Japanese 100-yen shop slapped with fine, 2-year import ban in Taiwan

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TAIPEI (Kyodo) — Taiwan authorities said Wednesday that Japanese 100-yen shop chain Daiso has been fined NT$41.64 million (US$1.38 million) for falsifying import application documents and banned from importing goods from Japan for two years.

Foreign Trade Bureau deputy chief Lee Guann-jyh told a legislative committee that the punishments have been meted out to Hiroshima-based Daiso Industries Co., which has been operating in Taiwan since 2001 and has about 60 stories here.
 
In November 2015, Daiso received a six-month import ban for having illegally imported food products from parts of Japan affected by 2011 Fukushima nuclear disaster between July 2014 and March 2015, and selling them with falsified labels of origin.
 
During that six-month period, Daiso could still import goods from Japan on a case-by-case basis after obtaining permission from the bureau.
 
But in doing so, it falsified the dates of the imported goods, altering them to predate the six-month ban period that began in November 2015. A total of 694 import application documents were fraudulent, according to the bureau.
On April 27, the company held a press conference in which it apologized to Taiwanese consumers.
 
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‘Everything is fine and delicious in Fukushima’ according to the director the Fukushima Reconstruction Promotion Group at the minister’s secretariat of the Ministry of Economy, Trade and Industry.

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Fukushima, seven years on
by Hideyasu Tamura
May 21, 2018
More than seven years have passed since the Great East Japan Earthquake and subsequent accident at Tokyo Electric Power Co.’s Fukushima No. 1 nuclear power plant in 2011. A successful decommissioning of the plant and reconstruction of Fukushima is one of the most important missions of the government, especially the Ministry of Economy, Trade and Industry. Since 2016, I’ve been involved in the ministry’s special unit on Fukushima reconstruction, and mainly charged with a mission to eliminate reputational damage.
After the accident, the government set very stringent standards on the level of radioactive substances in food (in principle, 100 becquerel/kg: 10 times stricter than the Codex radionuclides standard), and any food product exceeding that level is prohibited for market distribution. Food products from Fukushima have undergone stringent monitoring, including all-volume inspection on rice and beef. Since 2015, not a single grain of rice or any piece of beef has been found with radioactive substances exceeding that level.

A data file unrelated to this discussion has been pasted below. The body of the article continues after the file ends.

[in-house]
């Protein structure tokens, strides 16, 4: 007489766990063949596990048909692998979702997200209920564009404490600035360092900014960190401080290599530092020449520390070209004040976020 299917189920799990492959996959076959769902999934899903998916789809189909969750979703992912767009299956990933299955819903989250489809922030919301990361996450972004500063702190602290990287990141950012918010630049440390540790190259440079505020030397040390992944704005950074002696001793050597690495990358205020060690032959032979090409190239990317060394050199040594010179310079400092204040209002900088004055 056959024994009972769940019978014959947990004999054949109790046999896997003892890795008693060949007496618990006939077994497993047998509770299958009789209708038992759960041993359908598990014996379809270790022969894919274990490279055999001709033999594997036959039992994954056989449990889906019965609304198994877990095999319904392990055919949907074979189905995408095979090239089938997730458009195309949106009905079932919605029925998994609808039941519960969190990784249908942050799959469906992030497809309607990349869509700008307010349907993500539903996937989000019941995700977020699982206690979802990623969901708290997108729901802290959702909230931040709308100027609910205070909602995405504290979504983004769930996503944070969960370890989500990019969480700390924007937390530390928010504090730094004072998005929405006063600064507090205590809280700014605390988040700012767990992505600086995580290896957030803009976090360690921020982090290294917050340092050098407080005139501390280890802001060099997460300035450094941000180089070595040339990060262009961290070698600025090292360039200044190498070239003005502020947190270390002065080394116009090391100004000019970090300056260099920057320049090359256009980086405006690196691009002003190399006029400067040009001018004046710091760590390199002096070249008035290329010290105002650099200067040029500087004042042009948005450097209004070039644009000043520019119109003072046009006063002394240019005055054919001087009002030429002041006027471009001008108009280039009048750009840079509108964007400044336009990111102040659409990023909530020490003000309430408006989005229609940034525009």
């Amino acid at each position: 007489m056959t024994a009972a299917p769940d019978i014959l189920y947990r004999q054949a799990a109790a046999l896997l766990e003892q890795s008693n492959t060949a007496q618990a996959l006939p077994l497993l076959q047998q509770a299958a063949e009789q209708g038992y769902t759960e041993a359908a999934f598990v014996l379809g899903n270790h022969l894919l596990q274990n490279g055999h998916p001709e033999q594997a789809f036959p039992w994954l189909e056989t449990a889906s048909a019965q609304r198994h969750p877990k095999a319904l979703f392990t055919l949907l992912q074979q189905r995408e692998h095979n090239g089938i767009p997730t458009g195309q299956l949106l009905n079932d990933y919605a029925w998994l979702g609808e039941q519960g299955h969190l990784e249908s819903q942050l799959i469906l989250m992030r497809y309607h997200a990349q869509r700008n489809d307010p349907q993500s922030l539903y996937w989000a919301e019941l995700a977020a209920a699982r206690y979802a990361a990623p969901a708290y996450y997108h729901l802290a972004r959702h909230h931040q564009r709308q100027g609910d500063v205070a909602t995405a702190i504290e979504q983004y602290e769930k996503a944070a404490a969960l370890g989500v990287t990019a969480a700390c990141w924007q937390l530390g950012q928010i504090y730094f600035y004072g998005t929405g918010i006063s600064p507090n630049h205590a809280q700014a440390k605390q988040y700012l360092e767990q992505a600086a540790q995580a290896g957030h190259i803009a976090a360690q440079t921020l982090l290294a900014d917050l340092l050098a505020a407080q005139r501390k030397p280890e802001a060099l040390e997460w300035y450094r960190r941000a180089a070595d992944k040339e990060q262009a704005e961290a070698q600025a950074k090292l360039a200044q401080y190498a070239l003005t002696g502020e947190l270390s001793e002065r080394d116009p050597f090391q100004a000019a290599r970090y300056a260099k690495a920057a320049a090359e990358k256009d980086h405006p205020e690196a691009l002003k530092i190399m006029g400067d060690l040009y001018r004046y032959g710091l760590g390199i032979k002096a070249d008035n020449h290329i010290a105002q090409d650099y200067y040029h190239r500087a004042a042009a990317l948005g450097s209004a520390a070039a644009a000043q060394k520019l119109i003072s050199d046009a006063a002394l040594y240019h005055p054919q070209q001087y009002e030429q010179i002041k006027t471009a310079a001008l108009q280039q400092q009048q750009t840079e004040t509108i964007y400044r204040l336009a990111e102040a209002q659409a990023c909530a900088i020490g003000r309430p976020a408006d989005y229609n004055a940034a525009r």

Nevertheless, around 12 percent of consumers in Japan tend to avoid agricultural and fishery products from Fukushima, according to a Consumer Affairs Agency survey. Since such reputational damage lingers even at home, the popular perception gap concerning Fukushima is likely even more serious overseas. With a view toward bridging that gap, I would like to highlight the following facts.
First, in the 12 municipalities in Fukushima Prefecture where evacuation orders were introduced after the nuclear disaster (Futaba, Hirono, Iitate, Kawamata, Kawauchi, Katsurao, Minamisoma, Namie, Naraha, Okuma, Tamura and Tomioka), the number of companies in the industrial estates has doubled from 35 before the disaster (in December 2010) to 70 in January. Some of the companies that have newly launched operation there engage in business that are relatively new to this area, such as the recycling of lithium-ion batteries and the production of internet-of-things devices that are wearable.